On what would have been his 80th birthday, Ray Charles joined the likes of past presidents Richard Nixon and Ronald Reagan with his own namesake library in southern California.

The Ray Charles Memorial Library officially opened its doors Thursday night. Housed in the studio and office building Charles built in South Los Angeles in the early 1960s, the library features interactive exhibits about the musician’s life and career.

Its main aim is to educate and inspire disenfranchised children who have seen arts education cut from their school curricula, said president of the library the Ray Charles Foundation Valerie Ervin.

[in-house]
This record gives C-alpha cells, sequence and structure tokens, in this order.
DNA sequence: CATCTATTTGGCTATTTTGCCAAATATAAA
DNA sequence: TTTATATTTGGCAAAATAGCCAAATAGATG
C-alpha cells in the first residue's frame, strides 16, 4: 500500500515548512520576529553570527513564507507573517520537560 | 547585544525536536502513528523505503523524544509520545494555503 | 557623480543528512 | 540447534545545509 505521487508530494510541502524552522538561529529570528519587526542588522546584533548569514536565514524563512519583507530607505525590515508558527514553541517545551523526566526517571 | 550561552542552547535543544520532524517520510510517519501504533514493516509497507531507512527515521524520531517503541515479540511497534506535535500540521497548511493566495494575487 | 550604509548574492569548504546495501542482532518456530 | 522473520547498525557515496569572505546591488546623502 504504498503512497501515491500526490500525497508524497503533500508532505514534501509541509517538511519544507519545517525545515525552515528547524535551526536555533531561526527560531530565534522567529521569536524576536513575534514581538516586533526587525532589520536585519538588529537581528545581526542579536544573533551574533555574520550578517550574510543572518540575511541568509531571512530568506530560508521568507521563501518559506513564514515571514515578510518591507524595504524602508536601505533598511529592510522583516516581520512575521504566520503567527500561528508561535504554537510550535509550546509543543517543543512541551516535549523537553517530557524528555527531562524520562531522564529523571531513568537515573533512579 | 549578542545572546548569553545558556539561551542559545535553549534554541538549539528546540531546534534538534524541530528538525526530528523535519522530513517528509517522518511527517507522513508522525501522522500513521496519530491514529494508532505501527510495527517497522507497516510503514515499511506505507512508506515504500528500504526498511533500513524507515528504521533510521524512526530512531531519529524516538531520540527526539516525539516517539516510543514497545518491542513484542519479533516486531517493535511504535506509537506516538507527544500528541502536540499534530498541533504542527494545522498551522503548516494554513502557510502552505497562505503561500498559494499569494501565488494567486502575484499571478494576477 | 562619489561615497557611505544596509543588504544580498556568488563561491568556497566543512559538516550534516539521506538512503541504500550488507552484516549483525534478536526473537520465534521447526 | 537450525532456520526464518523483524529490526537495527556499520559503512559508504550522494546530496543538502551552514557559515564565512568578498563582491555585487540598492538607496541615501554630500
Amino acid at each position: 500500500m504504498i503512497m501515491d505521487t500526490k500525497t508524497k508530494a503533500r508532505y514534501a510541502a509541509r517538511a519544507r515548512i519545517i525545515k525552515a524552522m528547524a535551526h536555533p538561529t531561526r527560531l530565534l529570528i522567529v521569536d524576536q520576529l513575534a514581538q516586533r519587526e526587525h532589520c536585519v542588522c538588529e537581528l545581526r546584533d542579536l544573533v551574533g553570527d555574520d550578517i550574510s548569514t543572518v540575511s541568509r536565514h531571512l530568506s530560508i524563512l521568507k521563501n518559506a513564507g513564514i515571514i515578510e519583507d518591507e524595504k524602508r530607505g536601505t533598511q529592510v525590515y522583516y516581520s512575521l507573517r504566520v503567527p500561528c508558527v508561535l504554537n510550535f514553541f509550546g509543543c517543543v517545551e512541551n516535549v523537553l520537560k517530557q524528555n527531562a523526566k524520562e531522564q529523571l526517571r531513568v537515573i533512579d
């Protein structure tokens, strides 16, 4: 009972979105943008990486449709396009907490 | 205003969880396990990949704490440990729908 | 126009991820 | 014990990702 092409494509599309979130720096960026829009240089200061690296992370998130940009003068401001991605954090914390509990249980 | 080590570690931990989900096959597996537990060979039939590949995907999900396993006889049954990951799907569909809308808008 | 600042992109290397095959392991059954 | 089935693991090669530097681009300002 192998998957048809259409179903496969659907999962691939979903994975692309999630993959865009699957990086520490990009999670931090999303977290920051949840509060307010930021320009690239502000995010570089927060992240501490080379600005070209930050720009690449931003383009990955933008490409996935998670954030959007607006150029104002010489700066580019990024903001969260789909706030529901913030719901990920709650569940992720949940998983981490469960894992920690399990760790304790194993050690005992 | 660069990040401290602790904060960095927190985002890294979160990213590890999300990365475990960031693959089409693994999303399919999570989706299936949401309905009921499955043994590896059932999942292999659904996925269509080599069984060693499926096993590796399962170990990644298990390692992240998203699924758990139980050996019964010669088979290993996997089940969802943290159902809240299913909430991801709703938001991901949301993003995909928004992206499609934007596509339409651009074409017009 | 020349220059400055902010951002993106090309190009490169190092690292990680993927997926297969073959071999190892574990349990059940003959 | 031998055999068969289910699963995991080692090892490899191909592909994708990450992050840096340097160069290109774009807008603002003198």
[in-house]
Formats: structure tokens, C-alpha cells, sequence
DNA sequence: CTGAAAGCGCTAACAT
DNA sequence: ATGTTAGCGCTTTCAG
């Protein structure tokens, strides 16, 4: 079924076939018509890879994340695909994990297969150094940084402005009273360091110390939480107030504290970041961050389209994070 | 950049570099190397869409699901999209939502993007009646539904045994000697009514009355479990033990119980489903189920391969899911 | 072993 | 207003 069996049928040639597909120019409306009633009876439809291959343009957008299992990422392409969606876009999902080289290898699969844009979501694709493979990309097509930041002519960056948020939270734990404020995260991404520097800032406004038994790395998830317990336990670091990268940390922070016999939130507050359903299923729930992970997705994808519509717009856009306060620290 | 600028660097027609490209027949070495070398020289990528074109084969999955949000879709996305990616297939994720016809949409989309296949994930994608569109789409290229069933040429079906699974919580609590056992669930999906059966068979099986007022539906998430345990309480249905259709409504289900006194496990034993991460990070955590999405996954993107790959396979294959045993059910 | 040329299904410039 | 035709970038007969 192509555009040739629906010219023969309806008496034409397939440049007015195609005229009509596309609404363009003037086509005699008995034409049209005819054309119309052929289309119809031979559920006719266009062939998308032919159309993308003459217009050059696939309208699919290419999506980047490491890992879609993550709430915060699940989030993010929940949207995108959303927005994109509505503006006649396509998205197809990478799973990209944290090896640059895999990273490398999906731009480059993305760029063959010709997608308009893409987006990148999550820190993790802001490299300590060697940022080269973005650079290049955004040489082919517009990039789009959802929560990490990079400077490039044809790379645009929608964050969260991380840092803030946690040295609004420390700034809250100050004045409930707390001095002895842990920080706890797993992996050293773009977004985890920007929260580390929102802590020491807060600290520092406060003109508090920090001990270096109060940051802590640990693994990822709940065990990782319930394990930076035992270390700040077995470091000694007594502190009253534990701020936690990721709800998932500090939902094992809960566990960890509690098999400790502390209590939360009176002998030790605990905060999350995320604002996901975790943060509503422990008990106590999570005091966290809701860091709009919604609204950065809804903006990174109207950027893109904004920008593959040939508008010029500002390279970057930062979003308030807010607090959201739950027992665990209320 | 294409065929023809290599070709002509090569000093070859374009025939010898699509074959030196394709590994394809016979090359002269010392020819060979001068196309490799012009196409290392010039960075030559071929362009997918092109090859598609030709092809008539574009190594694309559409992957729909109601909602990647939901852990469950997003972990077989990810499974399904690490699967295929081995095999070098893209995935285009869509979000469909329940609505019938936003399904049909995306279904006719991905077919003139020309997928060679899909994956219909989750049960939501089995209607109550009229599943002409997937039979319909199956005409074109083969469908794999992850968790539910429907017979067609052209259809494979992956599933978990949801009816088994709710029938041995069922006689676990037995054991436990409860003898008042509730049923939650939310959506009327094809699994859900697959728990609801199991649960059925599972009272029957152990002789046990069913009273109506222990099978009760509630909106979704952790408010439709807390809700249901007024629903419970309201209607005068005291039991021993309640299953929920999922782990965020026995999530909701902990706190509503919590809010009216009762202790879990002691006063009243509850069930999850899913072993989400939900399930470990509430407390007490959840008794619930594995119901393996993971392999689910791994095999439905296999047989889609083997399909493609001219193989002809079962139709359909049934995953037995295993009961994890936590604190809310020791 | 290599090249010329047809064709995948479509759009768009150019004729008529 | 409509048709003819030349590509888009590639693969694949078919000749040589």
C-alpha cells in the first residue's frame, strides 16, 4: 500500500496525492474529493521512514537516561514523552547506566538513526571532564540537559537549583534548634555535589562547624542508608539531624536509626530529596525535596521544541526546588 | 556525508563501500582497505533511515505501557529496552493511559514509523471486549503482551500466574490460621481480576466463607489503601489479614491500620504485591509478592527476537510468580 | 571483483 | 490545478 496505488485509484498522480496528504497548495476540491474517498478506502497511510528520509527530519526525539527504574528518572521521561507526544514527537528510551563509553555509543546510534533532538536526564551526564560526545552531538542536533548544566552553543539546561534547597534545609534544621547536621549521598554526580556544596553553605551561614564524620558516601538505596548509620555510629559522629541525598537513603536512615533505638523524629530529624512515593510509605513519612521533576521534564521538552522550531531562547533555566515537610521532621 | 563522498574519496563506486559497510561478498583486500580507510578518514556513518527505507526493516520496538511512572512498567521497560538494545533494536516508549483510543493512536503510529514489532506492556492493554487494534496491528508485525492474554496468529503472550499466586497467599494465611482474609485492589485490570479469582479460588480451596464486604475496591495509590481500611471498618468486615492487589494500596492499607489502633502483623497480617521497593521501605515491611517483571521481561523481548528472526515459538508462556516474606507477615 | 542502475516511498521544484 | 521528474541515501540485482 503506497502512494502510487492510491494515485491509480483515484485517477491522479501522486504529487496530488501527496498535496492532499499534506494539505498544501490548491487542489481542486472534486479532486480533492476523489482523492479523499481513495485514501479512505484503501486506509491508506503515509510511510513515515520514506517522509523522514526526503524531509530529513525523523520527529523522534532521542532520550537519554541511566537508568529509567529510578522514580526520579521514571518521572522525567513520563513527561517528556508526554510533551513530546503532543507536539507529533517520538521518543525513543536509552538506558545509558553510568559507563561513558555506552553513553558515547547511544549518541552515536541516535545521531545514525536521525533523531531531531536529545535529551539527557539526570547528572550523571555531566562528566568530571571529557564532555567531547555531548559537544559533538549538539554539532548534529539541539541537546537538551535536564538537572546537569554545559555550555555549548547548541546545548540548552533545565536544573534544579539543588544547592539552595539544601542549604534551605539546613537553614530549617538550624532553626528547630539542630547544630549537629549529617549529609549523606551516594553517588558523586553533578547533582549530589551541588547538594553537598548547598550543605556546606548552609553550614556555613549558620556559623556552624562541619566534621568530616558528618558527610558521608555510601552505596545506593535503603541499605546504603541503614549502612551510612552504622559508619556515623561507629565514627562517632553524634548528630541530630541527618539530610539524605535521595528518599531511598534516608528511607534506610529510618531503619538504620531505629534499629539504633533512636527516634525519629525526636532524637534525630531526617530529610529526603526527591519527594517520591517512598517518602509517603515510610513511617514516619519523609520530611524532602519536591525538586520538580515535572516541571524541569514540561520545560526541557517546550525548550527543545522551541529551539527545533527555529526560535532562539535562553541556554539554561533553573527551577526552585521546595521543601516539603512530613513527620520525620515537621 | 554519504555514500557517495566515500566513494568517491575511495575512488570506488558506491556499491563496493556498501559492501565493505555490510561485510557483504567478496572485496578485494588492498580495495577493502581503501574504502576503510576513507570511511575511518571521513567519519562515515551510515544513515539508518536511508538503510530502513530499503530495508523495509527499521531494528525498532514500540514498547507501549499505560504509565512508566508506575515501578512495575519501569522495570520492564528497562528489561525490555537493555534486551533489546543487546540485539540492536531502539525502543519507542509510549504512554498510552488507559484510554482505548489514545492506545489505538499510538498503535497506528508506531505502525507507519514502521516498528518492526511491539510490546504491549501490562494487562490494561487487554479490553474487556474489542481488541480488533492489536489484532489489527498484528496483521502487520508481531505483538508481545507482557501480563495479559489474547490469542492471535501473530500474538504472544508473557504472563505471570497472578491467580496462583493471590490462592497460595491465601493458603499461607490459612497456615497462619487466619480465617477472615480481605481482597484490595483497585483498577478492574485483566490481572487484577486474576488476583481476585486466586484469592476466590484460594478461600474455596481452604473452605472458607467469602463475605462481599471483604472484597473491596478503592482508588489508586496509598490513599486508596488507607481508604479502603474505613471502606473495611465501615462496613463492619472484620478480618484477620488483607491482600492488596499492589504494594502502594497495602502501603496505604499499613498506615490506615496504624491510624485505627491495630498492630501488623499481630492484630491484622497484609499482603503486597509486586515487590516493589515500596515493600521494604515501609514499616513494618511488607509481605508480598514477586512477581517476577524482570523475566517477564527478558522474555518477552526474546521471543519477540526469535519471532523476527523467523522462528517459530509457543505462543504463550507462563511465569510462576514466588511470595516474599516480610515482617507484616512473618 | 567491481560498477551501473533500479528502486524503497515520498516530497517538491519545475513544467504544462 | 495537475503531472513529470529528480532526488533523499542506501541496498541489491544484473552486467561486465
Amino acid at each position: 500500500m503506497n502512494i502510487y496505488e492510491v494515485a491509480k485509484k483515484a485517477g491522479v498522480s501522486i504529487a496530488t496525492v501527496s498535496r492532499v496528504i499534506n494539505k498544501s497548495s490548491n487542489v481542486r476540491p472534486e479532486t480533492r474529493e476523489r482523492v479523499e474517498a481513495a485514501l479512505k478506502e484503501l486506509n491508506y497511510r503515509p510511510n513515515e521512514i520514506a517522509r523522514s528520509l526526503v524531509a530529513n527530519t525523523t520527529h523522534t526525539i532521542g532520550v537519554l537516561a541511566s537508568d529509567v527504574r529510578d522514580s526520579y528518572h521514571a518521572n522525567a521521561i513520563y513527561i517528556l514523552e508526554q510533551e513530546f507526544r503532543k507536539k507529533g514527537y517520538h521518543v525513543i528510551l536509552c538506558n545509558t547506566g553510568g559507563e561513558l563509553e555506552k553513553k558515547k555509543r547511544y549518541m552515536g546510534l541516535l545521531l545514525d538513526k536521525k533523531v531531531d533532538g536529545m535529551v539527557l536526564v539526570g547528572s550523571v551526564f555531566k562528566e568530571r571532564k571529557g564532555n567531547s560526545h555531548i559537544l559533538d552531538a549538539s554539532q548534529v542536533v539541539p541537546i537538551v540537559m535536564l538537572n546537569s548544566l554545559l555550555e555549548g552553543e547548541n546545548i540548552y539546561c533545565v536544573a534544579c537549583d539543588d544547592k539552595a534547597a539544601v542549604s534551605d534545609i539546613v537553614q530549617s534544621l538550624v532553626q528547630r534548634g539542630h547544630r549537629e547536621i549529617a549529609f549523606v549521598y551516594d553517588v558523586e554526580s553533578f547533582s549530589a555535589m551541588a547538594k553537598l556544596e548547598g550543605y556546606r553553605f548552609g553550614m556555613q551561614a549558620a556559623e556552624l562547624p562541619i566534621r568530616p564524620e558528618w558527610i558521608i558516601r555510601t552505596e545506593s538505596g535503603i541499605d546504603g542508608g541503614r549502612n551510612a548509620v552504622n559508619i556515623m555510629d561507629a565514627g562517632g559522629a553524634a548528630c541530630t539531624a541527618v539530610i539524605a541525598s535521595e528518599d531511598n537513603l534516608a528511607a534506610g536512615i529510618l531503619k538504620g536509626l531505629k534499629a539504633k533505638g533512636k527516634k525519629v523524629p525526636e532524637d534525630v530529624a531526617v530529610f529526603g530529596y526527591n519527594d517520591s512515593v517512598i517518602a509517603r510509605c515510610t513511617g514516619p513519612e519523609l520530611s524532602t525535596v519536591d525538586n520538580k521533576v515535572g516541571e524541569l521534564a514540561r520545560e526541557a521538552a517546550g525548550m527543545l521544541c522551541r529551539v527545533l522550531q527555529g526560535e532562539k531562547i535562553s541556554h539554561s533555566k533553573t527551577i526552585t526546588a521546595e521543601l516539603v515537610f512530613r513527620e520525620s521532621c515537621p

The library will be open exclusively to school children by invitation only. Officials plan to extend access to the general public sometime next year.

Charles’ friends and colleagues — including Quincy Jones, B.B. King, producer Jimmy Jam and filmmaker Taylor Hackford — welcome visitors via video to each section of the library. Touch screens invite guests to explore Charles’ most memorable recordings, while exhibits feature some of his Grammy awards, stage costumes, old contracts and ever-present sunglasses.